Hendaye, France, 1940. The German armies have just defeated the French and their patrols reach the Bidasoa River, the Spanish frontier and the Basque Country. The entire border region is then subdued and, from then until 1944, it will become a resting place for Hitler's soldiers. During this period, Germans film several documentaries about the life of the Basque people.
Beyond the mystical city of Timbuktu, Mamatal, the son of a Tuareg chief sets out on a journey across the Sahara to save his culture known as the blue people of the Sahara before they disappear. But when the North African government of Mali collapses, he finds himself and his people caught up in an international crisis,a battle between the Tuareg fighting for independence and Al Qaeda bent on taking over the Sahara to plot future terrorist attacks against the United States and Europe. documentary looks behind the international headlines of the crisis in the Sahara and exposes the government corruption and neglect of an indigenous people who might be the only hope for defeating Islamic radicals in the region.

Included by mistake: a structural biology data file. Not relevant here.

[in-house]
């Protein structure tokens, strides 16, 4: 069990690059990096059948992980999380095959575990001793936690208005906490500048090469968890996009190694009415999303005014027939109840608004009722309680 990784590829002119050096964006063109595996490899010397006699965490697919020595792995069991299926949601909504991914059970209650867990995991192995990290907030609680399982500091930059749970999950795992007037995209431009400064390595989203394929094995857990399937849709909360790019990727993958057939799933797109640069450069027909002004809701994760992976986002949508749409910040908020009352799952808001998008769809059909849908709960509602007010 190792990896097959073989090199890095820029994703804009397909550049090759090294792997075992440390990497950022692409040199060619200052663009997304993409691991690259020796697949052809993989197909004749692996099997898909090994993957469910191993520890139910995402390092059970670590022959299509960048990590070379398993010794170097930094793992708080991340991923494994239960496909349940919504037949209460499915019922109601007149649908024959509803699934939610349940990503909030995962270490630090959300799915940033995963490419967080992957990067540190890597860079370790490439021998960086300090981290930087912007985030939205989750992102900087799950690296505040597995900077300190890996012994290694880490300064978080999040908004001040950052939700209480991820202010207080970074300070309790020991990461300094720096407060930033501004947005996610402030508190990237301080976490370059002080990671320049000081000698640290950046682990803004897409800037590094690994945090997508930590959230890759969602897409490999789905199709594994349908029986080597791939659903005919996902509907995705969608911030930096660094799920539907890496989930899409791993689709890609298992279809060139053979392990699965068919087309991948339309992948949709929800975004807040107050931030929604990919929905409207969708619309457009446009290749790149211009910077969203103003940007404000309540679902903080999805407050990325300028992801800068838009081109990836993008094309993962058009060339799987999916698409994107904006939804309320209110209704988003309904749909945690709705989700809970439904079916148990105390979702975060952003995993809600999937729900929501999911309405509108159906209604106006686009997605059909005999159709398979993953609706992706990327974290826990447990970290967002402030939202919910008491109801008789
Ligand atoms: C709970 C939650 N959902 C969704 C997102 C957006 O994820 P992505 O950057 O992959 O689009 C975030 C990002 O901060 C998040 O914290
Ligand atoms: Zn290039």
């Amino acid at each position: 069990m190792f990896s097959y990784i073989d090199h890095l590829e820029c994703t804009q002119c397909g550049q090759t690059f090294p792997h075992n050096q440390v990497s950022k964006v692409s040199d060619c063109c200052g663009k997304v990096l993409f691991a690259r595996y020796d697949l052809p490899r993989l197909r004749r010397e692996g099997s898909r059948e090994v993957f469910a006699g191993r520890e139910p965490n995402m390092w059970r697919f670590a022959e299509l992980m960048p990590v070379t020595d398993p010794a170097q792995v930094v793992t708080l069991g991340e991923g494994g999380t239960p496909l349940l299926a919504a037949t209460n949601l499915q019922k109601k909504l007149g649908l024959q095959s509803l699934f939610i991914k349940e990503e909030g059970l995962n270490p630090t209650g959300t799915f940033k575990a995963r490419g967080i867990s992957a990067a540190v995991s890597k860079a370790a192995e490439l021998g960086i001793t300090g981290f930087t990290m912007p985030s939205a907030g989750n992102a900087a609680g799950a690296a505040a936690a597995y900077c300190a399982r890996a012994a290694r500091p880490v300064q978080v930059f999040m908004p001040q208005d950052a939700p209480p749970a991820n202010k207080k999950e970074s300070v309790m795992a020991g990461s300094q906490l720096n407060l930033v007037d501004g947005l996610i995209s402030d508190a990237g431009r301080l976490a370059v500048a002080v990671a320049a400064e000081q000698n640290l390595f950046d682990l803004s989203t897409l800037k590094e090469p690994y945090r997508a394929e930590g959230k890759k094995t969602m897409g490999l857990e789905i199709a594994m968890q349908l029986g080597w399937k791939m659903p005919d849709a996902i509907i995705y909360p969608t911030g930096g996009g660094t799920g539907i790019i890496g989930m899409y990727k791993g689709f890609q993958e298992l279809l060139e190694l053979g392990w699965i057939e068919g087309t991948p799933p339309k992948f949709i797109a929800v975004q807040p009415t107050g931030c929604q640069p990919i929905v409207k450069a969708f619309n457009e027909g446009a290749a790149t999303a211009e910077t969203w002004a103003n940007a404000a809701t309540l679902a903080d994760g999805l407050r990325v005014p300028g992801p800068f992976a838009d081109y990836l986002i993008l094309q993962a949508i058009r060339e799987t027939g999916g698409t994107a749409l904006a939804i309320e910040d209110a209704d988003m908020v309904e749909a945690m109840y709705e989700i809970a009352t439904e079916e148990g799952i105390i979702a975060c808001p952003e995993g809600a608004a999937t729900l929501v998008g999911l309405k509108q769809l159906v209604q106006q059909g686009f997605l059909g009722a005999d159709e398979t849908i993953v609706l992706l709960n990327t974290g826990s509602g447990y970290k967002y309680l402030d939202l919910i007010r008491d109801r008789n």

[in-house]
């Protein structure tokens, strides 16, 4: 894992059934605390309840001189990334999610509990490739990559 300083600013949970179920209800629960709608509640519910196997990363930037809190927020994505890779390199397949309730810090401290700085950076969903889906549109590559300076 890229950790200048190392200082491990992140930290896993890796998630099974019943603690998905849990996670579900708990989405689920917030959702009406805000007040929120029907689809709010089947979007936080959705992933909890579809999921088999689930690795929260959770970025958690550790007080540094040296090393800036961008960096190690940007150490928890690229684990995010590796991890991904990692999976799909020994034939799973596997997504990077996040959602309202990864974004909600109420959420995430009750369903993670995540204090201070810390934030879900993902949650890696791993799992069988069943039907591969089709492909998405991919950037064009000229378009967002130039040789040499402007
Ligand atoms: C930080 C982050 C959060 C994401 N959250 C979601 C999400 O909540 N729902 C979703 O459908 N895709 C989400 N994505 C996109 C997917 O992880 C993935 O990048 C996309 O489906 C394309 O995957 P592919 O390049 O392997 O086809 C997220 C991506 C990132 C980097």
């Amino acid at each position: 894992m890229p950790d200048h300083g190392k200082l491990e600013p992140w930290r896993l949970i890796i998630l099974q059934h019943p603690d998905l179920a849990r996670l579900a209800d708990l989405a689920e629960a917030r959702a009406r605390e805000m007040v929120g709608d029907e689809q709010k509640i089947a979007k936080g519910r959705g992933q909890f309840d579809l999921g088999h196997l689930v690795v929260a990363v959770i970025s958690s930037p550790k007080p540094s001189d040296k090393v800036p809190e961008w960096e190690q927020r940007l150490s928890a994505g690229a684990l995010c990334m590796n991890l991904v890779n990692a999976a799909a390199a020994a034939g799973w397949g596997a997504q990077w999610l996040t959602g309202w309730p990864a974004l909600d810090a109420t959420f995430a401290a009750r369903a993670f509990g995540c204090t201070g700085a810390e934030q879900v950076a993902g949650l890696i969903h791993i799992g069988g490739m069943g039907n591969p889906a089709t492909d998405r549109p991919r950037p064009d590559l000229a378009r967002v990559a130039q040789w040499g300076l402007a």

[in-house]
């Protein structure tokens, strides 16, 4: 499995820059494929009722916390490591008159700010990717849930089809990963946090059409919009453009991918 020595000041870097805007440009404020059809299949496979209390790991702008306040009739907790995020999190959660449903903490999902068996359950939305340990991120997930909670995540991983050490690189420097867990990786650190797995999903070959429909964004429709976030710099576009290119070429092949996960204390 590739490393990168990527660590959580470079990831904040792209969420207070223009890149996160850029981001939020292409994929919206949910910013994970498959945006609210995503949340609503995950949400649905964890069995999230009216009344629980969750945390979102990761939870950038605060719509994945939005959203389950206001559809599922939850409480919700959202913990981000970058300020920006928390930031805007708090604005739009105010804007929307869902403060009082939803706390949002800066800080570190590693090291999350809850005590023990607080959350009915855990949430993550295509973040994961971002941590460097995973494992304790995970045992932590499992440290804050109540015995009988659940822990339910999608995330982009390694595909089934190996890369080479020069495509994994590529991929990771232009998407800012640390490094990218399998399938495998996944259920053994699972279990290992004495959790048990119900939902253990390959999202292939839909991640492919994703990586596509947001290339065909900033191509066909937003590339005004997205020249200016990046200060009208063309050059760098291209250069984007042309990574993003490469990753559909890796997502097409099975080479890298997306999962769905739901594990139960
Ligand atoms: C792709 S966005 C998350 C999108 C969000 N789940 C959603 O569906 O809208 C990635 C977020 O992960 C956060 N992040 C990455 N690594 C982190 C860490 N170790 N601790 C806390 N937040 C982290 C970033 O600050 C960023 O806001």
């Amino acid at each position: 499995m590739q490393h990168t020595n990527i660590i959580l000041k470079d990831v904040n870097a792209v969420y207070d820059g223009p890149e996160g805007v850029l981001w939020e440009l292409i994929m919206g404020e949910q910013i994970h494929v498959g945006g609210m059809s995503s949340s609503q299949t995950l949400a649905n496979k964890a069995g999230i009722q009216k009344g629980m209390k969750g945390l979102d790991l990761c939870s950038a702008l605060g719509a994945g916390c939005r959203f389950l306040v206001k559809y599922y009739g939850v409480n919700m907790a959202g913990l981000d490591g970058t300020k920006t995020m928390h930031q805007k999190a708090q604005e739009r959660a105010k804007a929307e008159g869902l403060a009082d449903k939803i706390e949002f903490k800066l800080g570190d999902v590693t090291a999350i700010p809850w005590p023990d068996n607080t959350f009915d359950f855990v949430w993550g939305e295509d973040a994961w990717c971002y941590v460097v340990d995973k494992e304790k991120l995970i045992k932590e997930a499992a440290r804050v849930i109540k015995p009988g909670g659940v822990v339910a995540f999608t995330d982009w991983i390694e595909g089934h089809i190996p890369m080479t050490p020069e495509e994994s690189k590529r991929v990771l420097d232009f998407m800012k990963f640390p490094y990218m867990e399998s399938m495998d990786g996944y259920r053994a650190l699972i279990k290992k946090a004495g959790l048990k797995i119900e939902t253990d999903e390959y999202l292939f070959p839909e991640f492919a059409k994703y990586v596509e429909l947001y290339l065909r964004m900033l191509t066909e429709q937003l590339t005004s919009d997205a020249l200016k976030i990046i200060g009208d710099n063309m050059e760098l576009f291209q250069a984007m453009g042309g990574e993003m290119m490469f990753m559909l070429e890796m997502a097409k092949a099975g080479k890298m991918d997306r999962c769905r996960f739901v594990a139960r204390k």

The Kingdom of Survival explores modern skepticism in America, challenges the status quo and uncovers provocative links between survivalist philosophy, ecumenical spirituality, radical political theory, and outlaw culture. The audience is invited into a thoughtful conversation with the likes of Prof. Noam Chomsky, Dr. Mark Mirabello, Ramsey Kanaan, and the riveting final interview with beloved author, Joe Bageant. These unique thought leaders cast a rare shadow of doubt over our most blindly accepted American traditions.